Erik Visits an American Grave, Part 1,221Comments
This is the grave of Roger Taney.
Born in 1777 in Calvert County, Maryland, Taney grew up in the Catholic elite of Maryland. That was a lot less powerful than it had been early in Maryland’s founding as Protestants eventually took power from the papists but the Catholics remained a strong force in that colony, especially among its elite classes.
Taney’s early life was relatively unexceptional in that he was just a bog standard member of the elite. He went to Dickinson College, graduated in 1796, read for the bar in Maryland, passed it in 1799, and started practicing. He married an elite Protestant woman and didn’t care that their kids were raised as Episcopalians, though he remained a practicing Catholic his whole life. He started a successful practice in Frederick, Maryland.
Taney was initially a Federalist, as most elite Catholics were. He ran for the Maryland legislature in 1799 and won thanks to his father working the political machinery, but he lost his reelection the next year. He just went back to his law practice for the next couple of decades. He left the Federalist Party because of their pro-English stance in the War of 1812. To say the least, he became a committed Jacksonian once that became a possibility, but let’s not get ahead of ourselves. He finally returned to electoral politics in 1816 when he won election to the Maryland state senate.
Now, Taney was a pretty weird dude. Was he a white supremacist? You bet he was. That’s why you know him today. Was he among the worst white supremacists of his time? No, not at all. This is a very low bar, I grant you. But Taney inherited slaves from his family and freed them all. He paid them money to help them out. He defended the rights of anti-slavery speakers when he was a lawyer. But none of this at all precluded someone from being a committed white supremacist. We can see this in all sorts of ways in the nineteenth century, including abolitionists being all-in on genocide toward the tribes and Chinese exclusion. Your 21st century liberalism had no place in the 19th century.
Taney transformed pretty significantly as time went on, it’s true. By the time he was Attorney General of Maryland in 1827, he was a fairly committed states-rights person and a big supporter of Andrew Jackson. By 1831, Jackson had brought Taney to Washington as a top advisor after the Peggy O’Neill Eaton affair blew up his Cabinet. Taney became Attorney General during this shakeup. Taney cheered on Jackson’s war on the banks and when Secretary of the Treasury William Duane rightfully refused to remove federal deposits from the Bank of the United States, Jackson fired him and named Taney Secretary of the Treasury, without him resigning as AG, because the president knew Taney would do whatever he wanted. The Senate was so disgusted by how this went down that it rejected Taney’s nomination for Secretary of the Treasury (it was initially a recess appointment). This was the first rejection of a Cabinet nominee in American history.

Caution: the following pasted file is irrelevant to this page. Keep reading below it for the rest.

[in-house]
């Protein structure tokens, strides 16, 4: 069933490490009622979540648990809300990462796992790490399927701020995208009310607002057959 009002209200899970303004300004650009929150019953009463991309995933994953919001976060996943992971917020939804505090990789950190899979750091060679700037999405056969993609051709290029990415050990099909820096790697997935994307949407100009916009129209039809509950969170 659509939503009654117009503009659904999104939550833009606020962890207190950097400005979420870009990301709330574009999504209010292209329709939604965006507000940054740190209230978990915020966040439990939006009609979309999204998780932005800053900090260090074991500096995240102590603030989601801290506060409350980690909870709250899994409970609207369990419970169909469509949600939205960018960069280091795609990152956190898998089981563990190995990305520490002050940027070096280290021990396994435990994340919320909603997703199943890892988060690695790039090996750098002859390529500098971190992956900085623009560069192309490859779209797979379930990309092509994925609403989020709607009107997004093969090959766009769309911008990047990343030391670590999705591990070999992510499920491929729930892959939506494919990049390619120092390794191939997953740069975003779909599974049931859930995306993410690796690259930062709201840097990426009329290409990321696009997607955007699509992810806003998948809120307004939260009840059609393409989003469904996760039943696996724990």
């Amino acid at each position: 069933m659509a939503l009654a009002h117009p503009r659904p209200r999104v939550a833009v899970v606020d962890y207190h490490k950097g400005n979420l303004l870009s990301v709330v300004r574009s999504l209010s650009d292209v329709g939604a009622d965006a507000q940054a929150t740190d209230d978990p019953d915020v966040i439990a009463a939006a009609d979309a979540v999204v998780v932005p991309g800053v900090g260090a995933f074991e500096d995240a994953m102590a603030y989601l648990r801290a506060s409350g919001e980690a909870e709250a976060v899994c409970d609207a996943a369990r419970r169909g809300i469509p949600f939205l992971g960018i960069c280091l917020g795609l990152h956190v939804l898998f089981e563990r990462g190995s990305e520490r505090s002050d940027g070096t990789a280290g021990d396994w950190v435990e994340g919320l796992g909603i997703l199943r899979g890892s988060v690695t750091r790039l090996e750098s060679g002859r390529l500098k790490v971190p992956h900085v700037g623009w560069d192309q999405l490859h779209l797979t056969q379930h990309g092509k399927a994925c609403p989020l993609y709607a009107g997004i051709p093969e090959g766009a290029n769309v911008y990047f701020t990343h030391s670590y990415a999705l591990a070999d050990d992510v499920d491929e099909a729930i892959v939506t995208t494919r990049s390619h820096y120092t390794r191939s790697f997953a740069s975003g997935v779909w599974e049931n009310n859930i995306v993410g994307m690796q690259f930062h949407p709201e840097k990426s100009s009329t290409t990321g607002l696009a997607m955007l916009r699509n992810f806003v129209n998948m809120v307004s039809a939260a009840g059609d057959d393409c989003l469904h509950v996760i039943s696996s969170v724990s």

To reject Taney from anything from just going to make Jackson double down. So when John Marshall died, a Chief Justice Jackson despised, he nominated Taney as his replacement. Taney was so hated by a lot of senators that this was briefly delayed, but further Democratic gains in 1835 allowed Jackson to see the nomination through.
Horrified at Taney’s actions with the banks, Whigs thought Taney would destroy the entire idea of federal supervision of the economy and judicial supremacy. But he didn’t go that far. He was a states rights guy, no question about that. But he didn’t really overturn Marshall’s legacy. In fact, outside of the horror of Dred Scott, he was a reasonably minor figure in American court history, despite his long tenure as Chief Justice. In Charles River Bridge v. Warren Bridge, he did write in a 5-2 decision against the idea of a bridge monopoly, which outraged the Whigs. But mostly the court found nuance in these mid-nineteenth century economic questions.